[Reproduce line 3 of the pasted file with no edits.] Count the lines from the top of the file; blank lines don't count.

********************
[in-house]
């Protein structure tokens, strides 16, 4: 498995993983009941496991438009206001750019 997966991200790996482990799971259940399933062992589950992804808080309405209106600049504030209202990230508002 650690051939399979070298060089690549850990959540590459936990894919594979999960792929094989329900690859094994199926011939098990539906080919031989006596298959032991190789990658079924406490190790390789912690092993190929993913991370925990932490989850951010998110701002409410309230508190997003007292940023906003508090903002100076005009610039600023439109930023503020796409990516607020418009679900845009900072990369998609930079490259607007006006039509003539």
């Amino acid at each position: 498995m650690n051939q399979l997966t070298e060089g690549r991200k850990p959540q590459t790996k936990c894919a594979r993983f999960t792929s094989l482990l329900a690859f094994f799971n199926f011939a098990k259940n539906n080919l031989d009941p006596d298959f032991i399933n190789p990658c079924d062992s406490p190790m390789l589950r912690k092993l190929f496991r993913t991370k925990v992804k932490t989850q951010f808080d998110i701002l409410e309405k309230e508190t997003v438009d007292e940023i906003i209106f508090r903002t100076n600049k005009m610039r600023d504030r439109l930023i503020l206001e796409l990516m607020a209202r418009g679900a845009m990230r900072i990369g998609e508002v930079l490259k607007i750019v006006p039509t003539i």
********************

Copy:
């Amino acid at each position: 498995m650690n051939q399979l997966t070298e060089g690549r991200k850990p959540q590459t790996k936990c894919a594979r993983f999960t792929s094989l482990l329900a690859f094994f799971n199926f011939a098990k259940n539906n080919l031989d009941p006596d298959f032991i399933n190789p990658c079924d062992s406490p190790m390789l589950r912690k092993l190929f496991r993913t991370k925990v992804k932490t989850q951010f808080d998110i701002l409410e309405k309230e508190t997003v438009d007292e940023i906003i209106f508090r903002t100076n600049k005009m610039r600023d504030r439109l930023i503020l206001e796409l990516m607020a209202r418009g679900a845009m990230r900072i990369g998609e508002v930079l490259k607007i750019v006006p039509t003539i």